Energia Multitasking Uses RTOS On MSP432

We keep wondering where the Arduino world is headed with the hardware getting more and more powerful. If the IDE doesn’t keep up what’s the point? Now we have at least one answer to that problem. Energia is the Arduino-like-framework for Texas Instruments based boards. They just came out with a multitasking system built into Energia targeted at the ARM Cortex-M4F based MSP432 Launchpad which we covered a few weeks back.

The announcement post gives a couple of examples of uses for multitasking. The simplest is blinking LEDs at different rates. If you wanted to do this closer to the metal you’re talking about multiple timers, or multiple compares on a single timer, perhaps a interrupt-driven-system-tick that has a high enough resolution for a wide range of your blinking needs. But these are not always easy to set up unless you are intimately comfortable with this particular architecture. The Energia multitasking will handle this for you. It’s upon the TI Real Time Operating System (TI-RTOS) but wraped in the familiar IDE.

The UI divorces you from thinking about the hardware at all. You simply launch a new tab and start coding as if you’re using a completely separate piece of hardware. The announcement post linked above mentions that these Sketches are running “in parallel”. Well… we know it’s not a multi-core system like the Propeller but we’ll let it slide. It is certainly easier than building your own scheduler for this type of hardware.

[Thanks MycoWx]

49 thoughts on “Energia Multitasking Uses RTOS On MSP432

  1. It’s great that with Energia IDE I can so easily create a multi-threaded application, but what bothers me is complete lack (according to the linked description) mechanisms for inter-process communication. Using global variables for communication and synchronization between threads is a great recipe for creating application with serious errors caused by race conditions, showing up only once in a blue moon. Absolute nightmare for debugging.
    According to the description on TI’s web page, TI-RTOS has built in IPC mechanisms, so I hope this problem will be fixed in future releases of Energia.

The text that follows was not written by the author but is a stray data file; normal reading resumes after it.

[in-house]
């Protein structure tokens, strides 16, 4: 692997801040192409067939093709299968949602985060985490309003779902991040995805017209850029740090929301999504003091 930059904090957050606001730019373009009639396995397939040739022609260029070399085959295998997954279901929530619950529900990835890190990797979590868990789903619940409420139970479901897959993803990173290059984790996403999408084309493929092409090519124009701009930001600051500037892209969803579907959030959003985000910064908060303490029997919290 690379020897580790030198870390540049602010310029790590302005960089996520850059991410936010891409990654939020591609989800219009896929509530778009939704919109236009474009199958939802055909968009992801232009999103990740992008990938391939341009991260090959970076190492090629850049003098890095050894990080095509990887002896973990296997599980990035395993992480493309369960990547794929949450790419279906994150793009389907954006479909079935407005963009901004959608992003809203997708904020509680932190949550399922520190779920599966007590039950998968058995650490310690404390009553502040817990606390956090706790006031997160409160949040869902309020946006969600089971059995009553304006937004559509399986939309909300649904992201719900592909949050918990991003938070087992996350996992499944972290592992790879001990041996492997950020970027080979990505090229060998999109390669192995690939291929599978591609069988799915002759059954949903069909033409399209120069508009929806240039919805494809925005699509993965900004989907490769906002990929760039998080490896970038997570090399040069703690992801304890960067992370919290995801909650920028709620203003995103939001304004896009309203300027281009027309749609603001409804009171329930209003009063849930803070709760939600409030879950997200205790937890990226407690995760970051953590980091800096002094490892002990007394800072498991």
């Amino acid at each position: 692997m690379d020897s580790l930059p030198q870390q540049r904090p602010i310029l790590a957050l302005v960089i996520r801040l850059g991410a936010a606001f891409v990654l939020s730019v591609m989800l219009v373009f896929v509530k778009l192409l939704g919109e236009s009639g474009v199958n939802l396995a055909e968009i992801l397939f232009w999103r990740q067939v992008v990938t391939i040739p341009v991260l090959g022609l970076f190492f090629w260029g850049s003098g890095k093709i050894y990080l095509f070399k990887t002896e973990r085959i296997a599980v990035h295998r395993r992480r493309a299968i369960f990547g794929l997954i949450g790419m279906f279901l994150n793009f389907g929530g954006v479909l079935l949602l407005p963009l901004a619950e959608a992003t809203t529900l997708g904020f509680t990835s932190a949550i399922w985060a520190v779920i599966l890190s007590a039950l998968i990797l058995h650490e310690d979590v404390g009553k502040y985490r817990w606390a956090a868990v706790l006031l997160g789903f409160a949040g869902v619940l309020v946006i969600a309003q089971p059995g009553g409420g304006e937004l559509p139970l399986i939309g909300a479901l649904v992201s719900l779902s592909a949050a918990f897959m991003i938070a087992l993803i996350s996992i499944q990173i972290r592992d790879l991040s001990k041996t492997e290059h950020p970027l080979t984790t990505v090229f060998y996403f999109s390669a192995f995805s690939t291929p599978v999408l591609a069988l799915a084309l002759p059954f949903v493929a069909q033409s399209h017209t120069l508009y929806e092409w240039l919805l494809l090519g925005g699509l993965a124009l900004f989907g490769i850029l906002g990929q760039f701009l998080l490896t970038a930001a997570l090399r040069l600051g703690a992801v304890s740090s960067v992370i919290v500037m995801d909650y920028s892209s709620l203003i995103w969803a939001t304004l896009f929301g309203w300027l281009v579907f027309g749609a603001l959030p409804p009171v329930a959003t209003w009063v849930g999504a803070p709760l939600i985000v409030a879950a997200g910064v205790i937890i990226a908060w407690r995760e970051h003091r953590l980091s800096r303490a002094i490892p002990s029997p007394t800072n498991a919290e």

1. Take this code as an example:
        if(!busy) busy=1;
        With preemptive multi-taking the task can be preempted by another task running identical code, just after testing the flag. Both tasks will see “not busy” and both will enter critical section. Such operations must be performed atomically.

        1. That’s why I prefer a non-preemptive OS for most of my embedded work. It works just as well in nearly all cases, but there’s lot less worry about critical sections. I also make a minimum amount of threads.

          Strangely enough, using a non-preemptive OS is rare. The standard idea is that an RTOS should be preemptive.

          1. Non-preemtive OS has its uses, but you stay on mercy of tasks to return control to the scheduler. In such setup it may be difficult to achieve bounded response time, what is one of the basic requirements for a system to be real-time.

          2. I do all the hard real time stuff in interrupts. Especially with modern CPUs where you have nested and prioritized interrupts, you can do an awful lot in that model. And tasks with exceptionally long CPU requirements are rare in my projects. Maybe if you have a graphical user interface or something like that, it can be an issue.

          1. Am I correct in guessing that you mean that the race condition there is due to improperly written code?

            Assuming this code is run only on interrupts:
            inc busy;
            if( busy == 1) {
            do stuff; // several critical instructions that should not be preempted
            busy = 0;

            The same problem occurs. Take the GP’s case of another task preempting the first after the first instruction. You’d see:
            // start: busy = 0;
            Task 1: inc busy; // busy now = 1
            Task 2: inc busy; // busy now = 2
            Task 2: if( busy == 1 ) // FALSE, busy = 2
            Task 1: if( busy == 1 ) // FALSE, busy still = 2

            Both loops end here, both of them didn’t run, and now the busy variable will never get reset (until it overflows). You can’t add in a
            else if( busy == 2 ) {
            busy = 0;
            because if the task gets called twice quickly the busy variable will first get reset then the second call of the task would start, potentially before the first task has finished the critical section.

            Task 1: inc busy; // busy now = 1